To run an import all that would be required would to change “export” to “import” on line 18.

That pretty much covers most of the LCM REST functionality so you should now be able to upload/download/list/delete files, run LCM export/imports and combine with Planning jobs.

There are some REST resources available for FDMEE but I am going to cover them in a future post where I will look at possible options when using web services and FDMEE.

Monday, 28 September 2015

Planning REST API

If you have had any involvement with Oracle PBCS then you will know there is a utility called EPM automate that allows to remotely connect to a PBCS instance and run a whole host of tasks such as run rules, refresh the application, import and export metadata.

The utility is built on top of a set of REST (stands for Representational State Transfer) APIs using Java and is run from command line, the REST APIs can also be accessed outside of the utility using a variety of ways such as a web browsers or pretty much any programming language.

REST is not a new technology and there is lots of information out there on the internet if you want to read up and gain some knowledge.

Here is a brief description from the documentation:

REST describes any simple interface that transmits data over a standardized interface (such as HTTP) without an additional messaging layer, such as SOAP. 

REST provides a set of design rules for creating stateless services that are viewed as resources, or sources of specific information, and can be identified by their unique URIs. 

RESTful web services are services that are built according to REST principles and, as such, are designed to work well on the Web. Typically, RESTful web services are built on the HTTP protocol and implement operations that map to the common HTTP methods, such as GET, POST, PUT, and DELETE to retrieve, create, update, and delete resources, respectively.

As the majority of planning customers will either be on-premise or using alternative cloud provider I was interested to see if that REST APIs have actually made it to and if so what is available.

Before I start I will give the usual disclaimer and point out that the REST API is currently only documented for PBCS so I am not sure what you are about to read is supported yet which means  this is all for educational purposes :)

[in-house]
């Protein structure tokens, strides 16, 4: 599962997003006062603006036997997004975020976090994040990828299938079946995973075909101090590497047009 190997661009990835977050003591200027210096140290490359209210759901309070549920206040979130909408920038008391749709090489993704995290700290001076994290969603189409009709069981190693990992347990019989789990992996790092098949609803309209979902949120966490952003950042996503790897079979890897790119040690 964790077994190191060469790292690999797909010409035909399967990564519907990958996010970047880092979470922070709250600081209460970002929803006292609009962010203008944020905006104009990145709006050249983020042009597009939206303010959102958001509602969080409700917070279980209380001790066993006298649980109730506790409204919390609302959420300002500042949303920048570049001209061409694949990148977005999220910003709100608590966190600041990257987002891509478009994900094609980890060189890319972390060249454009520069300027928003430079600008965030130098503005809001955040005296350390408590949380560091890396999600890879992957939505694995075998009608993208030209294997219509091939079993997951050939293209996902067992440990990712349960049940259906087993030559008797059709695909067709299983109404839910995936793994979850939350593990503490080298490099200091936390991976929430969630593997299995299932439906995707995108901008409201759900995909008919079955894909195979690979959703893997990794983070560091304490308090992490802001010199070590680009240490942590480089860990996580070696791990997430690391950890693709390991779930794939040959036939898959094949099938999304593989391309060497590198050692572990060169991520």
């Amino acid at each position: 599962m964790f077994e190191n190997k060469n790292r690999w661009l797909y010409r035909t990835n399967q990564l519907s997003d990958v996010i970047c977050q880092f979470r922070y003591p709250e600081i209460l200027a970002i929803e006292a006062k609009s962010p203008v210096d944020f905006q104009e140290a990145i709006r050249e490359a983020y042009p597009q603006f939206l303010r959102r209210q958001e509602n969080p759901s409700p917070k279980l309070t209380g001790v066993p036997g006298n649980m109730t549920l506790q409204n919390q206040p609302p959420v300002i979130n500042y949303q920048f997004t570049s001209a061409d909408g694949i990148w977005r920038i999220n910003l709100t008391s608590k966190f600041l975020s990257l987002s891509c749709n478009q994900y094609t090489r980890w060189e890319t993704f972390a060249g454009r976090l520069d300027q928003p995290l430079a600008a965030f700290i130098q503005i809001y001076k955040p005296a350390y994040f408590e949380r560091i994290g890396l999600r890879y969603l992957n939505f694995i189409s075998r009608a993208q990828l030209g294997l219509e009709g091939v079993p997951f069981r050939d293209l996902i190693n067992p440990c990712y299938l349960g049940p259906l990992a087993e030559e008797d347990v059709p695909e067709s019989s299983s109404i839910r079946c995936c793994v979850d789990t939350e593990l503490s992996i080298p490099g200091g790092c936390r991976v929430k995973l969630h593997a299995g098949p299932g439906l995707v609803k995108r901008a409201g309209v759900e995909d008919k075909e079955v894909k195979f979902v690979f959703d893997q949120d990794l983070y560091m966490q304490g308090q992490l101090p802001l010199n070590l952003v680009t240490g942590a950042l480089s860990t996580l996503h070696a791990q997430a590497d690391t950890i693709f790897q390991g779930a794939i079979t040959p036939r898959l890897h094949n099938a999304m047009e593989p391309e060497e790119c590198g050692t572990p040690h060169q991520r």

The URL structure to access planning REST resources is:


To test whether the API is there in there is a REST resource which uses a GET method and will return information about which REST API versions are available and supported.

The resource is accessed through /HyperionPlanning/rest and should return a response in JSON format, it may be worth having a read up on JSON if it means nothing to you.

So let’s just try and access the resource in a standard browser.

Nice, a response has been returned so the API is available in some form in

The JSON response may not be so easy to read but this is not a problem as there are a variety of REST client addons available for browsers.

For the examples I am going to use the RESTClient addon for Firefox which is extremely simple to use.

Enter the URL for the resource and the JSON response will be generated in a readable format.

The response parameters that are returned are defined as:

Deciphering the response indicates for the latest active version the URL to use for the resources will be:


If you are using PBCS it is currently


Let us look at another available resource to return a list of available applications.

This time the response is an error message and this is because I am trying to access a resource that requires authentication.

The majority of resources require HTTP basic authentication credentials to be supplied in the header which is no problem using the RESTClient

This will add the authentication credentials to header for all requests.

After adding the authentication header the response now returns the applications.

I think the response is clear enough to understand which applications are available, the dpEnabled parameter indicates whether the application supports decision packages which are part of the different planning modules such as public sector.

If you are using PBCS then the authentication is a little different which the documentation does not specify, maybe I will post an update soon.

Anyway, I thought I would show how to simple it is write a bit of code to work with the REST APIs, for my examples I have chosen PowerShell just because nowadays it is pretty much available on every client Windows machine and there is an IDE available so it will be easy to test, you can work with the REST APIs in most programming languages so pick the one that you are most comfortable with.